15 Inspirational Quotes By Walter Dean Myers
Posted on Fri Feb 16, 2018 Posted By Admin
1. I joined the army on my seventeenth birthday, full of the romance of war after having read a lot of World War I British poetry and having seen a lot of post-World War II films. I thought the romantic presentations of war influenced my joining and my presentation of war to my younger siblings.
2. We need to tell kids flat out: reading is not optional.
3. Thinking back to boyhood days, I remember the bright sun on Harlem streets, the easy rhythms of black and brown bodies, the sounds of children streaming in and out of red brick tenements.
4. What I found fascinating was just how quickly the best of the young Negro League players were drafted into the major leagues once Branch Rickey broke the color line by hiring Jackie Robinson. It was clear that all of the major league owners already knew the talents of the black ballplayers that they had refused to let into their league.
5. Each generation seems to invent its own reasons for war.
6. One of the lessons learned during the Vietnam War was that the depiction of wounded soldiers, of coffins stacked higher than their living guards, had a negative effect on the viewing public. The military in Iraq specifically banned the photographing of wounded soldiers and coffins, thus sanitizing this terrible and bloody conflict.
7. With my writing, what I want to do is humanize the young people I write about.
8. And I see the – you know, when I go to the juvenile detention centers and prisons, I see people who can’t read now. And I know that when they leave those prisons and those detention centers, they’re not going to be able to make it in our society.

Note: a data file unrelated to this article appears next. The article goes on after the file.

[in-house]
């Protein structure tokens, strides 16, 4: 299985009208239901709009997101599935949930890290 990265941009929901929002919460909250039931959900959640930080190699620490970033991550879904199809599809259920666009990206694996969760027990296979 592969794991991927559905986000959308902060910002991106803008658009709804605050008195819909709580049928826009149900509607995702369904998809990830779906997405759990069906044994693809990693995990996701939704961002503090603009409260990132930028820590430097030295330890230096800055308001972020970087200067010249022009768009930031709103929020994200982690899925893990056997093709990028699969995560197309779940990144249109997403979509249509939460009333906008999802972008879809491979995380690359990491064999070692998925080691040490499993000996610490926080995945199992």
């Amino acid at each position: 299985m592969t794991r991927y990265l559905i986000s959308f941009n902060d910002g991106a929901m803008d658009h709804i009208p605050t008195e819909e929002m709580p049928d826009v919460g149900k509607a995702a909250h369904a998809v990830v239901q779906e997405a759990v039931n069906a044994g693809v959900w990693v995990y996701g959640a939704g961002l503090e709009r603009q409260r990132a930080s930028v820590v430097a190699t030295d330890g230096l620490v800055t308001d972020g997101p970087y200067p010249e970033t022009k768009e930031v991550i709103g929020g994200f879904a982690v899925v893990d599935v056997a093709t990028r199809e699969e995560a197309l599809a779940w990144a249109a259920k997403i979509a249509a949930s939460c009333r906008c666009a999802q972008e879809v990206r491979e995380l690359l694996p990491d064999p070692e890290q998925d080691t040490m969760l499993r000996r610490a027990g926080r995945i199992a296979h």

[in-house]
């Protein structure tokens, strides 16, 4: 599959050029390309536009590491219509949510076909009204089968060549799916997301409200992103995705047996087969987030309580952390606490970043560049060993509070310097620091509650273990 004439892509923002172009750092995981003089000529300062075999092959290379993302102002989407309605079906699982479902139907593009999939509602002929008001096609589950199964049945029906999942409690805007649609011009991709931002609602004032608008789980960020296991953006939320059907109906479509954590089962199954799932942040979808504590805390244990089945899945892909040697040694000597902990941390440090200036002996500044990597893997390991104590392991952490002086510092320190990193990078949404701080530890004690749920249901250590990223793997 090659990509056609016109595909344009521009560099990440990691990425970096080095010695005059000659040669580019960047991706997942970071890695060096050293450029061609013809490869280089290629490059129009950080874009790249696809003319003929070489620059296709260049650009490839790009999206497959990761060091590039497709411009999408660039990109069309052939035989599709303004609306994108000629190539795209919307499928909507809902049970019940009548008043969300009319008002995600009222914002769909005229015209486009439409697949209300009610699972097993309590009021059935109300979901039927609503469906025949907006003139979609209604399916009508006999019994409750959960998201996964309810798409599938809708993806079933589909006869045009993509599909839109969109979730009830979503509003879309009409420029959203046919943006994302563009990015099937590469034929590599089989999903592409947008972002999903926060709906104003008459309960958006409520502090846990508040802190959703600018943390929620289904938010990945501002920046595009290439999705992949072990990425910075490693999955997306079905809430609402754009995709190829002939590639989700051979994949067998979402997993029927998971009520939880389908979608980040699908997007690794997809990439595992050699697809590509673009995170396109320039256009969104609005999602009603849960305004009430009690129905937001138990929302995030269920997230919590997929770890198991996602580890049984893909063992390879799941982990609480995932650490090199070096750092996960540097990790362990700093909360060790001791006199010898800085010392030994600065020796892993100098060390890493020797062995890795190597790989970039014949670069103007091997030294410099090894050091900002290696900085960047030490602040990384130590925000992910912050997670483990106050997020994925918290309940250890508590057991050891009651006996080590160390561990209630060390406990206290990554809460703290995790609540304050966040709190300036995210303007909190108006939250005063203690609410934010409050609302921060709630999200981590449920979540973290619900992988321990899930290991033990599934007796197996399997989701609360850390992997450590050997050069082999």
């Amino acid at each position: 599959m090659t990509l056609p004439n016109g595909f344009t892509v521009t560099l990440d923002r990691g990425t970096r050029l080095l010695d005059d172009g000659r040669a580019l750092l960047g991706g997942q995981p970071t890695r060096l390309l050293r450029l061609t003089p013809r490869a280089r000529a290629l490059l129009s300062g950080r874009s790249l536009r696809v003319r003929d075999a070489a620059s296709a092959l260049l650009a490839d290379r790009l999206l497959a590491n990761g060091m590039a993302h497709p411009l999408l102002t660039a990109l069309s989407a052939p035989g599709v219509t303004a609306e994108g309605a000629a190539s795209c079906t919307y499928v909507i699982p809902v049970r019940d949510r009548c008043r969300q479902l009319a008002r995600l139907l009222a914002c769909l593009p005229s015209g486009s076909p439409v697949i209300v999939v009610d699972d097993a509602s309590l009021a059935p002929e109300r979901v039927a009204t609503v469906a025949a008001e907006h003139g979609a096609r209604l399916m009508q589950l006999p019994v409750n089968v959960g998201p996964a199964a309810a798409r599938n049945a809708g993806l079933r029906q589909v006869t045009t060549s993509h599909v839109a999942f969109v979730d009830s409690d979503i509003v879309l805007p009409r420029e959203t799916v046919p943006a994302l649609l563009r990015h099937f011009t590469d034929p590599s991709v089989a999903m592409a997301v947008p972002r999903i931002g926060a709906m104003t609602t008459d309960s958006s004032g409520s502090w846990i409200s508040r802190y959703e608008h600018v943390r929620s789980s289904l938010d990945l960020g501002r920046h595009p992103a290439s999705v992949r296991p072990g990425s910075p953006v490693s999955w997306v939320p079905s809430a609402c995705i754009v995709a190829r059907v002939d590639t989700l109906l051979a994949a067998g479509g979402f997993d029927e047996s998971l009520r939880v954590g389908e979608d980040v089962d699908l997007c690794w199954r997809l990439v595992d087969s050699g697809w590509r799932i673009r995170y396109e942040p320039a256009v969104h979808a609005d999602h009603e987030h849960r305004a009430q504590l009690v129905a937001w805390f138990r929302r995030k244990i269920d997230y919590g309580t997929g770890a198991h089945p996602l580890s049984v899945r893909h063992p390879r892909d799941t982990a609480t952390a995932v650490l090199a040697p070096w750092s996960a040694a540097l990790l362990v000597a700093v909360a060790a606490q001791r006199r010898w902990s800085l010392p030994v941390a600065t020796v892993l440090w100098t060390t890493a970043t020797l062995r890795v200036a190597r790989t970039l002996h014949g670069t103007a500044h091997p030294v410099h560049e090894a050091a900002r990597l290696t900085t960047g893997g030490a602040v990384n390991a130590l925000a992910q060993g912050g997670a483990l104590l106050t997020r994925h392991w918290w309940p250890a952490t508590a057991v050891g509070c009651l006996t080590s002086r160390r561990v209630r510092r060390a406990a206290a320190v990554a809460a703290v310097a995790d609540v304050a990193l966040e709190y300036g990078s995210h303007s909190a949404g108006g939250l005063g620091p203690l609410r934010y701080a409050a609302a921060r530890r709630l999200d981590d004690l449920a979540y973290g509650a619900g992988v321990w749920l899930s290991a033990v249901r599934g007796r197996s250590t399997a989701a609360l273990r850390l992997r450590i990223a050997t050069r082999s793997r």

9. I know what falling off the cliff means. I know from being considered a very bright kid to being considered like a moron and dropping out of school.
10. I was a good student, but a speech impediment was causing problems. One of my teachers decided that I couldn’t pronounce certain words at all. She thought that if I wrote something, I would use words I could pronounce. I began writing little poems. I began to write short stories, too.
11. I think that what we need to do is say, ‘Reading is going to really affect your life.’ You take a black man who doesn’t have a job, but you say to him, ‘Look, you can make a difference in your child’s life, just by reading to him for 30 minutes a day.’ That’s what I would like to do.
12. As a writer, I absorb stories, allow them to churn within my own head and heart – often for years – until I find a way of telling them that fits both my time and temperament.
13. I like people who take responsibility for their lives.
14. I had seen the ballet of ‘Swan Lake’ as a child but it was as an adult, when I saw a production featuring Erik Bruhn, that I first noticed how significant a part the ever-present threat of violence played. This juxtaposition of great beauty and grace with a backdrop of pure evil stayed with me for years.
15. I was teased if I brought my books home. I would take a paper bag to the library and put the books in the bag and bring them home. Not that I was that concerned about them teasing me – because I would hit them in a heartbeat. But I felt a little ashamed, having books.